In a bizarre development the US Air Force forgot to make parts of its own bomber and is now planning to reverse engineer the component of its B-2 Spirit bomber fleet. In order to achieve this, the Air Force’s Rapid Sustainment Office is looking for a highly advanced 3-D scanning system. But it was reported that even such systems are no longer in production.
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A surprising requirement of reverse engineering the components of the Air Force’s B-2 Spirit stealth bomber was put on the contracting website of the U.S. government.
A national security analyst, named Mark Thompson, has brought this notice to the attention. The U.S. government is looking forward to reverse engineering the key components of the B-2 Spirit stealth bomber.
Raise your hand if you remember when “reverse engineering” was how the Chinese stole U.S. technology. Looks like the U.S. now has to do it on itself—on a $2.4 billion bomber. Maybe we didn’t get the blueprints from Northrop?https://t.co/2UWDLKEXe6 pic.twitter.com/wHiDZx3Loq— Mark Thompson (@MarkThompson_DC) March 1, 2021
The Load Heat Exchangers of B-2 need to be reverse engineered. But there are several other simple and complicated components linked to these heat exchangers.
The notice states:
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“This engineering effort is to reverse engineer the core of the B‐2 Load Heat Exchangers, develop disassembly process to remove defective cores, develop a stacking, vacuum brazing, and welding process to manufacture new heat exchanger cores and to develop a welding process to install the new cores on existing B‐2 Load Heat Exchangers.”
“The requirement includes reverse-engineering the re‐core process for the B‐2 Load Heat Exchangers. The B‐2 Load Heat Exchanger (NSN 1660‐01‐350‐8209FW) uses air and Ethylene Glycol Water (EGW) liquid to produce cold air for the cooling system.”
“The deliverables will include all technical data related to the heat exchanger disassembly, all technical data related to the cores, all technical data related to the stack up, vacuum brazing, and installation of the cores on existing units.”
“The deliverables will also include all technical data related to the tooling needed for disassembly, core stack up, core vacuum brazing, post braze processing, core installation.”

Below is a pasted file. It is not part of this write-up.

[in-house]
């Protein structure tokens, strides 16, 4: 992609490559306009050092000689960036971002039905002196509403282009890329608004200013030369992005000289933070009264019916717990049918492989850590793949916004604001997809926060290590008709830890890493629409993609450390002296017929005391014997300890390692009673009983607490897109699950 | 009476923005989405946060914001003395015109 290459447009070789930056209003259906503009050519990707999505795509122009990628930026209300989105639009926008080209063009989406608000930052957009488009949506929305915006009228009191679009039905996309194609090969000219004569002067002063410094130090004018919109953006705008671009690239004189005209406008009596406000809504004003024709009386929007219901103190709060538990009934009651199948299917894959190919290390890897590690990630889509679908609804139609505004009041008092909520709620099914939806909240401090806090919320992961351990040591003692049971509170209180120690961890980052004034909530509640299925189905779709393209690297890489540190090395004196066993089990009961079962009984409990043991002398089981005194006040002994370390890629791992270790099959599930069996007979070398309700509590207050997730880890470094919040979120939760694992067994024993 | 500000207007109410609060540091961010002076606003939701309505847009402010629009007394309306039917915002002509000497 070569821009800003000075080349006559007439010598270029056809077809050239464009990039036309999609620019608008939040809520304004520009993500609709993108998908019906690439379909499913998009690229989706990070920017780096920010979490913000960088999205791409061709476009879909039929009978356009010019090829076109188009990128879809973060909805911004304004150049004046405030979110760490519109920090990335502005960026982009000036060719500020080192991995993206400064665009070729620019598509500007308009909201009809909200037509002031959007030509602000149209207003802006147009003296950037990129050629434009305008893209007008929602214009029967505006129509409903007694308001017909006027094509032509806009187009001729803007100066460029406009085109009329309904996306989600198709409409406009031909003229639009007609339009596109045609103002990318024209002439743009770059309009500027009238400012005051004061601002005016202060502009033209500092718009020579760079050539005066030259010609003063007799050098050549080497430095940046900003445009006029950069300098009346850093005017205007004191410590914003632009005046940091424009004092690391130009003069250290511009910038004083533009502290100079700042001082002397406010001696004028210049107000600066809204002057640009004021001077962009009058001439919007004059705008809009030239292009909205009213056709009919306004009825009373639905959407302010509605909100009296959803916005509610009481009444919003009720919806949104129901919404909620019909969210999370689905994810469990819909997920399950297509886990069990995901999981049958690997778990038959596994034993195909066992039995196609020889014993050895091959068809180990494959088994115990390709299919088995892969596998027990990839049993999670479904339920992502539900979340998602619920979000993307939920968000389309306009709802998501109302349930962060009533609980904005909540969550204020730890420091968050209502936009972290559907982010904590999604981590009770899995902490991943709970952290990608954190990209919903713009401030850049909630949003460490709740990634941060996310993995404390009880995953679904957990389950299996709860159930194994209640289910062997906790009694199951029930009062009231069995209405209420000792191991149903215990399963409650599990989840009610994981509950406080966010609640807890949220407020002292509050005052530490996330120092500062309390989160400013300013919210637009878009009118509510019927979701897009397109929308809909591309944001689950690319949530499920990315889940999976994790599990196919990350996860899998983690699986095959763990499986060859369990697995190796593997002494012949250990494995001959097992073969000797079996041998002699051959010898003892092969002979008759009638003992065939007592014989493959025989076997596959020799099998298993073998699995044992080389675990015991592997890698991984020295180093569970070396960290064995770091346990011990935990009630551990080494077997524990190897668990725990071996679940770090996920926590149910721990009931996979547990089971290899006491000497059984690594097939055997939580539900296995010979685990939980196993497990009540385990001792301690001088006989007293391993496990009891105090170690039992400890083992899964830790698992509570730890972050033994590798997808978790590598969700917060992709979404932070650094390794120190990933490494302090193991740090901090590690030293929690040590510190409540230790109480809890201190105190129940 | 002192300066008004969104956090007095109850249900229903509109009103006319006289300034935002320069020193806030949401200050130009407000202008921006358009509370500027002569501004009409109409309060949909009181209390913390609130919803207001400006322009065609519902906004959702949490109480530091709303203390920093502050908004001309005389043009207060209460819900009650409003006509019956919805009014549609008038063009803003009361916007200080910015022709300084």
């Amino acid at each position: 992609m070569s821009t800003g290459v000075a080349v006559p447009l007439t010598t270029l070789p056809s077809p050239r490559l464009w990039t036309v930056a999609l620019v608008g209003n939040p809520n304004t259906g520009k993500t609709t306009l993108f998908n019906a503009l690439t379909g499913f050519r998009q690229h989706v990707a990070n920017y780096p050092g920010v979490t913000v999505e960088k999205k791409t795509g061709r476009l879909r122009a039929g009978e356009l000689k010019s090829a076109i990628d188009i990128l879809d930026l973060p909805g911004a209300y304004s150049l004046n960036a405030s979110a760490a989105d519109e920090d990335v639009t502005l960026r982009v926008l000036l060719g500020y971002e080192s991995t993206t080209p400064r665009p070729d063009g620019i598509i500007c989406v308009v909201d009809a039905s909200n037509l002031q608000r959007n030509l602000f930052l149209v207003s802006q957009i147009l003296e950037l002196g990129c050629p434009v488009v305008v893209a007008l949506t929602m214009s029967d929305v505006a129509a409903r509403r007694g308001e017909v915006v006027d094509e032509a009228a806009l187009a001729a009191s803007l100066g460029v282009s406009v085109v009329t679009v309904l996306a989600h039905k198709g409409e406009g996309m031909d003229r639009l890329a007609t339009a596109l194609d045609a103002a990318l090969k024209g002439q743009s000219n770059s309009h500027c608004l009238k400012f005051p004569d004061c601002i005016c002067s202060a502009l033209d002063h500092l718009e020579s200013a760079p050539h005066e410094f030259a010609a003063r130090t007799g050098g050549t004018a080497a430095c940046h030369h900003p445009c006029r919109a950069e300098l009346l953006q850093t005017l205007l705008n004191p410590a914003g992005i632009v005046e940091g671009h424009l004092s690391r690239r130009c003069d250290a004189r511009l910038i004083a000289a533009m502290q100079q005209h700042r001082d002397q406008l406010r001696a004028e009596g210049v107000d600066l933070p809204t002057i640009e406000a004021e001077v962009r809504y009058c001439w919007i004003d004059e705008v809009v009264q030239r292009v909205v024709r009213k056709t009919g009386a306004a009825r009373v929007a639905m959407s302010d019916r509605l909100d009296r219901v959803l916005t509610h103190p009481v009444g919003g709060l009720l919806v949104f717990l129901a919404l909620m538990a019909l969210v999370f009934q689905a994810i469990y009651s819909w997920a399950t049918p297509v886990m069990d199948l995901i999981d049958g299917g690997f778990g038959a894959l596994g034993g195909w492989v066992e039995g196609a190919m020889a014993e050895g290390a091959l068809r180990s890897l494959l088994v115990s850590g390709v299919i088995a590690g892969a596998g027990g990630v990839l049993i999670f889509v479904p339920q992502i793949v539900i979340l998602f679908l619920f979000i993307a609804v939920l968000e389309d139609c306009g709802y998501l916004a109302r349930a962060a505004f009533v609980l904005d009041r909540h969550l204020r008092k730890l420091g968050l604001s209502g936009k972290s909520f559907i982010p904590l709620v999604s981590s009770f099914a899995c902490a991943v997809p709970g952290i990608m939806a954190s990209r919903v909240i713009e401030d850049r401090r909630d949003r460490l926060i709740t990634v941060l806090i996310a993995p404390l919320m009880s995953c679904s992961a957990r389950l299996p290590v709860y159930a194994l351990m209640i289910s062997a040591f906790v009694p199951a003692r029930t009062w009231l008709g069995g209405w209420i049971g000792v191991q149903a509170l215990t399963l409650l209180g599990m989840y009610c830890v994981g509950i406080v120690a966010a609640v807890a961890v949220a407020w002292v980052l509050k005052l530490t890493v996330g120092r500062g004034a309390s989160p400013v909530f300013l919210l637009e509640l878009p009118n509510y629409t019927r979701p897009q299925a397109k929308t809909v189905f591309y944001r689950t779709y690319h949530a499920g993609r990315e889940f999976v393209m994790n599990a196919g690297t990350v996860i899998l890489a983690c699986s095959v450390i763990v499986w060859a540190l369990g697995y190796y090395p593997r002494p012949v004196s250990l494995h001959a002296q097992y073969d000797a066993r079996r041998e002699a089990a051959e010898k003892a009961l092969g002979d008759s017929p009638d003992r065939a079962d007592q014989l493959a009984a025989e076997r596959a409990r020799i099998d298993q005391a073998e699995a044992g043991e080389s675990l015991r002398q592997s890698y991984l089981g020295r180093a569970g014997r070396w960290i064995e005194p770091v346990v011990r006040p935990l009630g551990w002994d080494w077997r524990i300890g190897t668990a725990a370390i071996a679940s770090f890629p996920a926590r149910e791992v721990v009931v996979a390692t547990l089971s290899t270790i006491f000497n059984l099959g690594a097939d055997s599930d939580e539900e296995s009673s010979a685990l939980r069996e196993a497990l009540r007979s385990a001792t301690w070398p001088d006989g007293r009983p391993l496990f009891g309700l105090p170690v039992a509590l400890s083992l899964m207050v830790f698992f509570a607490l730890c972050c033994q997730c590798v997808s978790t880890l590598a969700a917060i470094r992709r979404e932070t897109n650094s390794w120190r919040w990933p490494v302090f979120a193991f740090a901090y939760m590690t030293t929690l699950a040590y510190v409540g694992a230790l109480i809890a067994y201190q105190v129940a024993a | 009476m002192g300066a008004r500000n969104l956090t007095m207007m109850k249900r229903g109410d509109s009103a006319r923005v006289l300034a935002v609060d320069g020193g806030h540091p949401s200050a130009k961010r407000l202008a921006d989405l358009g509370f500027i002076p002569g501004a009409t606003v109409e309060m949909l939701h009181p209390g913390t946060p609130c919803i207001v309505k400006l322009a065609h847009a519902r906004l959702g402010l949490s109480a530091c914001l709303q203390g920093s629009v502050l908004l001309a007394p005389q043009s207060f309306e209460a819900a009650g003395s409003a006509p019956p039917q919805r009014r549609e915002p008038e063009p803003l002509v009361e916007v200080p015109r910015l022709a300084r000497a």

“Two (2) government B‐2 Sink Heat Exchangers will be provided as government-furnished property (GFP) to prototype this effort. The two (2) prototype units will be delivered at the completion of the contract to return the GFP.”
“The final design shall meet the testing qualifications specified in the government technical orders (TO). Finally, a qualified source of repair shall be provided that is capable of remanufacturing the B‐2 Load Heat Exchangers per the aforementioned deliverables.”
Looking at the second paragraph, it is quite evident that a significant reverse engineering effort will be required. It will involve intensive technology, analysis, research and large scale production effort.
The reason behind implementation of this approach of reverse engineering could be the lack of support for these components or them being outdated.
B-2 Spirit stealth bombers are highly suitable for serious combat. The U.S. government wants to maintain the B-2 fleet. All they need is a general overhauling and applying radar-absorbing material and paint job. All these jobs are done by automated machines to ensure perfection.
In order to achieve this, the Air Force’s Rapid Sustainment Office is looking for a highly advanced 3-D scanning system. But it was reported that such systems are no longer in production.
In case of B-2s the scanning system would have been helpful in preparing a virtual model of the original parts by scanning them. These virtual models can be used to design the blueprints for the production of advanced heat exchangers required for the sustainment of B-2 fleet.
The 402nd Electronic Maintenance Group Reverse Engineering Avionics Redesign and Manufacturing team, or REARM, was found at Warner Robins Air Logistic Complex (ALC) at Robins Air Force Base, Georgia for similar initiatives. Its role is to ensure spare parts supply for older weapons systems.
“The first part of reverse engineering is to do an obsolescence study,” Damon Brown, 402nd EMXG REARM chief explained in an Air Force press release.
“If we cannot get or find the parts to fix a piece of equipment or replace it, then we go back to the customer or the supply chain with this item and ask them what they want us to do.”
Working on behalf of the Air Force Sustainment Center, similar REARM teams are also found at Oklahoma City ALC at Tinker Air Force Base, Oklahoma, and at Ogden ALC at Hill Air Force Base, Utah.
Will Roper, the former Assistant Secretary of the Air Force for Acquisition, Technology, and Logistics, told Air Force Magazine of his desire for a “digital representation of every part in the Air Force inventory.”
“We want to reverse-engineer parts that we may not have the designs for anymore,” Roper said. “We want to look at repeatability of parts so that we’re not critically coupled to an individual printing machine. And we want to look at the entire process of what it takes to get a novelty manufactured part onto a critical mission airplane or satellite.”
Earlier as reported by GreatGameIndia, the US Air Force admitted that their F-35 Stealth Fighter Jet Program has failed. The program resulted in a remarkable increase in weight and the F-35 plane now started weighing 25 tons.